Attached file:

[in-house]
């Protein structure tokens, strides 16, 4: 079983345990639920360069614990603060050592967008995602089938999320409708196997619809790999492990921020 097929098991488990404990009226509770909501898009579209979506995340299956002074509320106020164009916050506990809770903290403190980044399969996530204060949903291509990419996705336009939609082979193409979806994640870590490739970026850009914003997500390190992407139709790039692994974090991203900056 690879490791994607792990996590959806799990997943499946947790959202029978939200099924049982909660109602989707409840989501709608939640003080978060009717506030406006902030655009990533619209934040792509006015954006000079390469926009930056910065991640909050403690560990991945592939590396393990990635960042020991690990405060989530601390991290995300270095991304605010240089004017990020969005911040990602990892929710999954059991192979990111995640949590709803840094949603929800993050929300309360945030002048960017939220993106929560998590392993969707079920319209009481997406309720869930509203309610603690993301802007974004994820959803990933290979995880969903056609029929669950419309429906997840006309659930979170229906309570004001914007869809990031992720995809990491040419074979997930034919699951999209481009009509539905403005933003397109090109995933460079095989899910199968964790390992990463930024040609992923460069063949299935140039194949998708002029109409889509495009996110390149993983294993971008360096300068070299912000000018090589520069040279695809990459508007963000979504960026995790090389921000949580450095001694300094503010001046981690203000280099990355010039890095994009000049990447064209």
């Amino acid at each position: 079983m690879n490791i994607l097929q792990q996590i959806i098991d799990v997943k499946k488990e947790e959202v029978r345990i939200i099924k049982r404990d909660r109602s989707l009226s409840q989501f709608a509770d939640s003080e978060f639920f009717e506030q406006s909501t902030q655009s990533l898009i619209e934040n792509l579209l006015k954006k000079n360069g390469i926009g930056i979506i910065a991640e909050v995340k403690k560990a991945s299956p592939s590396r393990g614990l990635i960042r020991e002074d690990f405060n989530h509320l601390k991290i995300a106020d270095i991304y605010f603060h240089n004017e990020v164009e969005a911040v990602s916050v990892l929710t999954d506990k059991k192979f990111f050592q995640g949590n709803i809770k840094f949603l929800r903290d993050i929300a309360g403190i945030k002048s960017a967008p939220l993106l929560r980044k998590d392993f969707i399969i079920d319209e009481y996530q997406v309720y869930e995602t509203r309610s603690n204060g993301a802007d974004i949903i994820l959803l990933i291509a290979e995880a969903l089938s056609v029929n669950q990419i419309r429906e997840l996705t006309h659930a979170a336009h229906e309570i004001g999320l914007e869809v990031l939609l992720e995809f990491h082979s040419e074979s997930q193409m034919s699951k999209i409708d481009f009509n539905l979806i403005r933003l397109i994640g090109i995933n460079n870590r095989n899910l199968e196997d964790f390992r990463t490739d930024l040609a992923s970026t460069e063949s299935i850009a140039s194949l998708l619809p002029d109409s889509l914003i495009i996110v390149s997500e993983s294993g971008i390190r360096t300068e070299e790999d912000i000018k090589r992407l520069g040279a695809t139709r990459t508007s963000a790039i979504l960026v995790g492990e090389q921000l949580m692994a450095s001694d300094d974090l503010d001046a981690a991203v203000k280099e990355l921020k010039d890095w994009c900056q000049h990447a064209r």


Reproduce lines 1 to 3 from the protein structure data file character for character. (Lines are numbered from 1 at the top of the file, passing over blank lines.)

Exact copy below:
[in-house]
């Protein structure tokens, strides 16, 4: 079983345990639920360069614990603060050592967008995602089938999320409708196997619809790999492990921020 097929098991488990404990009226509770909501898009579209979506995340299956002074509320106020164009916050506990809770903290403190980044399969996530204060949903291509990419996705336009939609082979193409979806994640870590490739970026850009914003997500390190992407139709790039692994974090991203900056 690879490791994607792990996590959806799990997943499946947790959202029978939200099924049982909660109602989707409840989501709608939640003080978060009717506030406006902030655009990533619209934040792509006015954006000079390469926009930056910065991640909050403690560990991945592939590396393990990635960042020991690990405060989530601390991290995300270095991304605010240089004017990020969005911040990602990892929710999954059991192979990111995640949590709803840094949603929800993050929300309360945030002048960017939220993106929560998590392993969707079920319209009481997406309720869930509203309610603690993301802007974004994820959803990933290979995880969903056609029929669950419309429906997840006309659930979170229906309570004001914007869809990031992720995809990491040419074979997930034919699951999209481009009509539905403005933003397109090109995933460079095989899910199968964790390992990463930024040609992923460069063949299935140039194949998708002029109409889509495009996110390149993983294993971008360096300068070299912000000018090589520069040279695809990459508007963000979504960026995790090389921000949580450095001694300094503010001046981690203000280099990355010039890095994009000049990447064209």
């Amino acid at each position: 079983m690879n490791i994607l097929q792990q996590i959806i098991d799990v997943k499946k488990e947790e959202v029978r345990i939200i099924k049982r404990d909660r109602s989707l009226s409840q989501f709608a509770d939640s003080e978060f639920f009717e506030q406006s909501t902030q655009s990533l898009i619209e934040n792509l579209l006015k954006k000079n360069g390469i926009g930056i979506i910065a991640e909050v995340k403690k560990a991945s299956p592939s590396r393990g614990l990635i960042r020991e002074d690990f405060n989530h509320l601390k991290i995300a106020d270095i991304y605010f603060h240089n004017e990020v164009e969005a911040v990602s916050v990892l929710t999954d506990k059991k192979f990111f050592q995640g949590n709803i809770k840094f949603l929800r903290d993050i929300a309360g403190i945030k002048s960017a967008p939220l993106l929560r980044k998590d392993f969707i399969i079920d319209e009481y996530q997406v309720y869930e995602t509203r309610s603690n204060g993301a802007d974004i949903i994820l959803l990933i291509a290979e995880a969903l089938s056609v029929n669950q990419i419309r429906e997840l996705t006309h659930a979170a336009h229906e309570i004001g999320l914007e869809v990031l939609l992720e995809f990491h082979s040419e074979s997930q193409m034919s699951k999209i409708d481009f009509n539905l979806i403005r933003l397109i994640g090109i995933n460079n870590r095989n899910l199968e196997d964790f390992r990463t490739d930024l040609a992923s970026t460069e063949s299935i850009a140039s194949l998708l619809p002029d109409s889509l914003i495009i996110v390149s997500e993983s294993g971008i390190r360096t300068e070299e790999d912000i000018k090589r992407l520069g040279a695809t139709r990459t508007s963000a790039i979504l960026v995790g492990e090389q921000l949580m692994a450095s001694d300094d974090l503010d001046a981690a991203v203000k280099e990355l921020k010039d890095w994009c900056q000049h990447a064209r």